"Where do we come from?
Much like the stars scattered throughout the night sky, we seemingly come from everywhere and from nowhere: from chaos, from a silvery egg, from ice, from earth and saliva, from mud, from tears."
I had the privilege to view artist Carol Emmons' installation of Cosmogony 2.0 before it officially opened. I walked through the gallery in a state of awe. There were colored gels over the ceiling lights and lines of text crossing every which way. Never before had I seen this gallery's ceiling space artfully utilized, and I was excited. Furthermore, the objects she chose to display gave me vivid memories of walking through the Galileo Museum on Florence, Italy a little over a year ago during my semester abroad. I left the space enveloped in a sense of wonder and mystery.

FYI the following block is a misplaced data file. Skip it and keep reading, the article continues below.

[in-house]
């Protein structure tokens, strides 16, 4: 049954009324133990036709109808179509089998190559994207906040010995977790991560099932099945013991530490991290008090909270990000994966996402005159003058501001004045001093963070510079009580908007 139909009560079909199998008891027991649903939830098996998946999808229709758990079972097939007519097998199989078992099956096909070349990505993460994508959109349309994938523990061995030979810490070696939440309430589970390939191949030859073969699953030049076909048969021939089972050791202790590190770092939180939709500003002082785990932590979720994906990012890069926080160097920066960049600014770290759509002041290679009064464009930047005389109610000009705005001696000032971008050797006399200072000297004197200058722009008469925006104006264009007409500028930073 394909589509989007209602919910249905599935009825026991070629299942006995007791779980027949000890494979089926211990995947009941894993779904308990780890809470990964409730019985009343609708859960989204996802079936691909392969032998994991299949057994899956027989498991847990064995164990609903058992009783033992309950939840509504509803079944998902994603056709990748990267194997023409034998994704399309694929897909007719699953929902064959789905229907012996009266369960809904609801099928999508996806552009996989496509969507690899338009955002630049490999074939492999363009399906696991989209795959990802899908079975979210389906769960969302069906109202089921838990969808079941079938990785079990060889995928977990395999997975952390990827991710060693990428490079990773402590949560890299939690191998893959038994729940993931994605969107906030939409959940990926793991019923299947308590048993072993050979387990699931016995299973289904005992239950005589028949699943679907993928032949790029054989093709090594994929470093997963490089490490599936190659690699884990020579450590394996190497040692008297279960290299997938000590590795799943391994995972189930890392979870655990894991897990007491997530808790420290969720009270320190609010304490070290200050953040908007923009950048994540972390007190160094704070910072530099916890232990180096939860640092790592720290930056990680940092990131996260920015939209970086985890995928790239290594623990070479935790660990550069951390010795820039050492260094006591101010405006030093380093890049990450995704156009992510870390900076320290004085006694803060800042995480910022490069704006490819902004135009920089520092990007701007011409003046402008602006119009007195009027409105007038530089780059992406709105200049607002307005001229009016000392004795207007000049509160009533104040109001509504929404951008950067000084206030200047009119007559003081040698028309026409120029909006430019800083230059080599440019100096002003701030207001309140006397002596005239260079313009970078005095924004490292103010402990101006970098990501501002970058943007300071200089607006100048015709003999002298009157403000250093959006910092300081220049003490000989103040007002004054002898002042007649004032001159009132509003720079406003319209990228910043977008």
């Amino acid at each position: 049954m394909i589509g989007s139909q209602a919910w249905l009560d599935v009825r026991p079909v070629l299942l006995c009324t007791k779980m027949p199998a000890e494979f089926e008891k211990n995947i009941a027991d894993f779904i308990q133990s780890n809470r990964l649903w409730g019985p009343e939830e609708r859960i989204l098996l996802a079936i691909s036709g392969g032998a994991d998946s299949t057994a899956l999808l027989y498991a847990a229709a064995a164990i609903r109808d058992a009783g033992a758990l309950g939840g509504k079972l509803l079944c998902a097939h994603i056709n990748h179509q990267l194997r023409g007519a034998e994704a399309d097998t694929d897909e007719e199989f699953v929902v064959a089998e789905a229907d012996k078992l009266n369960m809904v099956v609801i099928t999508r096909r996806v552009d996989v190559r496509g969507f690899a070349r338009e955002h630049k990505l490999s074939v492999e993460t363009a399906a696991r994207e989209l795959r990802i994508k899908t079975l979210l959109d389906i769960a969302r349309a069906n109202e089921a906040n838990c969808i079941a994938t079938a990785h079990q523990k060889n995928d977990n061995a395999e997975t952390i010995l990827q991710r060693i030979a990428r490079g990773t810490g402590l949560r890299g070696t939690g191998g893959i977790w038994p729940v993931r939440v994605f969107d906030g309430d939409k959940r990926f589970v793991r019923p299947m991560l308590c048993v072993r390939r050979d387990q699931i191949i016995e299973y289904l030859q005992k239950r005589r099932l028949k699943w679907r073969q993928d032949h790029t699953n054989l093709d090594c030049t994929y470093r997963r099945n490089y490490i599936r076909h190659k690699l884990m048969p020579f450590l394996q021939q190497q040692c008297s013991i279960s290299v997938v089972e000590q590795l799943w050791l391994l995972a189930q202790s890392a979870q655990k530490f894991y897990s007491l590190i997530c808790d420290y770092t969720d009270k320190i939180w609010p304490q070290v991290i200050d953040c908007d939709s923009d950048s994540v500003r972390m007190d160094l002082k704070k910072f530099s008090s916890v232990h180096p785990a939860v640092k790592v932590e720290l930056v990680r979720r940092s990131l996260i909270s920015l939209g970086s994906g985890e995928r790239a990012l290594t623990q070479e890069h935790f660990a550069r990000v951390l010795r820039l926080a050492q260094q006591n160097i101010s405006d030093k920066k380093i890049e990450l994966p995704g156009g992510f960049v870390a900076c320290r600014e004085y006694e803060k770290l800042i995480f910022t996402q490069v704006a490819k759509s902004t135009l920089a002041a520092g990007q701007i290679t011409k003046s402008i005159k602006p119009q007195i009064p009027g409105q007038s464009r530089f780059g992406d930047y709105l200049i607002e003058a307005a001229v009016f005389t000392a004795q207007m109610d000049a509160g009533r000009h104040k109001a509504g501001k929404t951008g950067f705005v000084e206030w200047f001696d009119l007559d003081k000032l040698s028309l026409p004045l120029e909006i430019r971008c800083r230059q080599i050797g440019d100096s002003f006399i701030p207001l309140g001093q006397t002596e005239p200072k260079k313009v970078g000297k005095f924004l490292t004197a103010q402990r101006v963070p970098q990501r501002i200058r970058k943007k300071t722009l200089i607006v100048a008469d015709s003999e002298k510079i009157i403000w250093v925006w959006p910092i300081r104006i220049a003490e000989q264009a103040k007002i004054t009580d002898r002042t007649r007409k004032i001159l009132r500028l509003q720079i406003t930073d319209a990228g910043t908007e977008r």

However, my science boner quickly went flaccid upon attending Emmons' talk. It became clear that she didn't really understand her work either. Hers was a situation in which I admired her more with less understanding about her artistic intent. The cradles on tracks filled with trinkets were elements of the installation that I had previously mused over. Post lecture, I found them cliched. The ladder that led into the skylight of the space lost its mystique after hearing Emmons' explanation that "there was a hole, and I just wanted to put something in it." Perhaps her work fell short as a result of the enormity of her subject: the genesis of the universe, cosmogony itself.